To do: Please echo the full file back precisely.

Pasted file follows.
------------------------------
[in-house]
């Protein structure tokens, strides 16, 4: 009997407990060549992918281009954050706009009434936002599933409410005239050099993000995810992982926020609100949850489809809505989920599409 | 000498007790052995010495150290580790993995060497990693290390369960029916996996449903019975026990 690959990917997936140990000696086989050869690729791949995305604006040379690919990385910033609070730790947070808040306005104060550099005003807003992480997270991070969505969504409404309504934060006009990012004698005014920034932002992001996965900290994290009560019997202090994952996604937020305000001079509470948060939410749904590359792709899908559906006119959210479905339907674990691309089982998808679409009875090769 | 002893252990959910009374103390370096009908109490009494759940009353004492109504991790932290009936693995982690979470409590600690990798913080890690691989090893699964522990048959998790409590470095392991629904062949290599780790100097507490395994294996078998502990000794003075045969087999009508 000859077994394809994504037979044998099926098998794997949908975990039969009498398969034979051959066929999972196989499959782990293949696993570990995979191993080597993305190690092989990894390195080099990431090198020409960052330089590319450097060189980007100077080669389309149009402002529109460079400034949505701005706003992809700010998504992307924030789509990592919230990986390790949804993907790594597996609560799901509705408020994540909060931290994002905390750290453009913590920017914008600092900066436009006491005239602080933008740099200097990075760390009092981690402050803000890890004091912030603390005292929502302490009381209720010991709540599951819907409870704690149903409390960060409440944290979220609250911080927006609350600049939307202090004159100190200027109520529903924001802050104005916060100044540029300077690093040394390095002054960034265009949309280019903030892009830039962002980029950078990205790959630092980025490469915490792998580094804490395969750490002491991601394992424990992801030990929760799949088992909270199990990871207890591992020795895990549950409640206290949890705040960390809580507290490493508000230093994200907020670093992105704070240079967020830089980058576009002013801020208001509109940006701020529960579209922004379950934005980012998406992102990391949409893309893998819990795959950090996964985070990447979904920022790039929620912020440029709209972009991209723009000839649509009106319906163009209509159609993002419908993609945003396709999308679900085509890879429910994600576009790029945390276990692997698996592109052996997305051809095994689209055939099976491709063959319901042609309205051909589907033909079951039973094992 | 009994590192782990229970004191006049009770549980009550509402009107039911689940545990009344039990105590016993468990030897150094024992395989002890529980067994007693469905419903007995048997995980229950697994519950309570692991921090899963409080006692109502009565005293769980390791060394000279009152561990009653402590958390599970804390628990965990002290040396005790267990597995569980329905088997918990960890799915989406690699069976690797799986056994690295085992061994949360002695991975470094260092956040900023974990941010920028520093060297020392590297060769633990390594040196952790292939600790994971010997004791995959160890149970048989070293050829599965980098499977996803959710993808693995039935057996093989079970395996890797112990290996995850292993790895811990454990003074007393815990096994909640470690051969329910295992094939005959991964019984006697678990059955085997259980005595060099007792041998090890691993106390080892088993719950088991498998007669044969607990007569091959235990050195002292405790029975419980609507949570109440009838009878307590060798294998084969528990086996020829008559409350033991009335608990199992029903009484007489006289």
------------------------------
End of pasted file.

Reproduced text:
[in-house]
């Protein structure tokens, strides 16, 4: 009997407990060549992918281009954050706009009434936002599933409410005239050099993000995810992982926020609100949850489809809505989920599409 | 000498007790052995010495150290580790993995060497990693290390369960029916996996449903019975026990 690959990917997936140990000696086989050869690729791949995305604006040379690919990385910033609070730790947070808040306005104060550099005003807003992480997270991070969505969504409404309504934060006009990012004698005014920034932002992001996965900290994290009560019997202090994952996604937020305000001079509470948060939410749904590359792709899908559906006119959210479905339907674990691309089982998808679409009875090769 | 002893252990959910009374103390370096009908109490009494759940009353004492109504991790932290009936693995982690979470409590600690990798913080890690691989090893699964522990048959998790409590470095392991629904062949290599780790100097507490395994294996078998502990000794003075045969087999009508 000859077994394809994504037979044998099926098998794997949908975990039969009498398969034979051959066929999972196989499959782990293949696993570990995979191993080597993305190690092989990894390195080099990431090198020409960052330089590319450097060189980007100077080669389309149009402002529109460079400034949505701005706003992809700010998504992307924030789509990592919230990986390790949804993907790594597996609560799901509705408020994540909060931290994002905390750290453009913590920017914008600092900066436009006491005239602080933008740099200097990075760390009092981690402050803000890890004091912030603390005292929502302490009381209720010991709540599951819907409870704690149903409390960060409440944290979220609250911080927006609350600049939307202090004159100190200027109520529903924001802050104005916060100044540029300077690093040394390095002054960034265009949309280019903030892009830039962002980029950078990205790959630092980025490469915490792998580094804490395969750490002491991601394992424990992801030990929760799949088992909270199990990871207890591992020795895990549950409640206290949890705040960390809580507290490493508000230093994200907020670093992105704070240079967020830089980058576009002013801020208001509109940006701020529960579209922004379950934005980012998406992102990391949409893309893998819990795959950090996964985070990447979904920022790039929620912020440029709209972009991209723009000839649509009106319906163009209509159609993002419908993609945003396709999308679900085509890879429910994600576009790029945390276990692997698996592109052996997305051809095994689209055939099976491709063959319901042609309205051909589907033909079951039973094992 | 009994590192782990229970004191006049009770549980009550509402009107039911689940545990009344039990105590016993468990030897150094024992395989002890529980067994007693469905419903007995048997995980229950697994519950309570692991921090899963409080006692109502009565005293769980390791060394000279009152561990009653402590958390599970804390628990965990002290040396005790267990597995569980329905088997918990960890799915989406690699069976690797799986056994690295085992061994949360002695991975470094260092956040900023974990941010920028520093060297020392590297060769633990390594040196952790292939600790994971010997004791995959160890149970048989070293050829599965980098499977996803959710993808693995039935057996093989079970395996890797112990290996995850292993790895811990454990003074007393815990096994909640470690051969329910295992094939005959991964019984006697678990059955085997259980005595060099007792041998090890691993106390080892088993719950088991498998007669044969607990007569091959235990050195002292405790029975419980609507949570109440009838009878307590060798294998084969528990086996020829008559409350033991009335608990199992029903009484007489006289």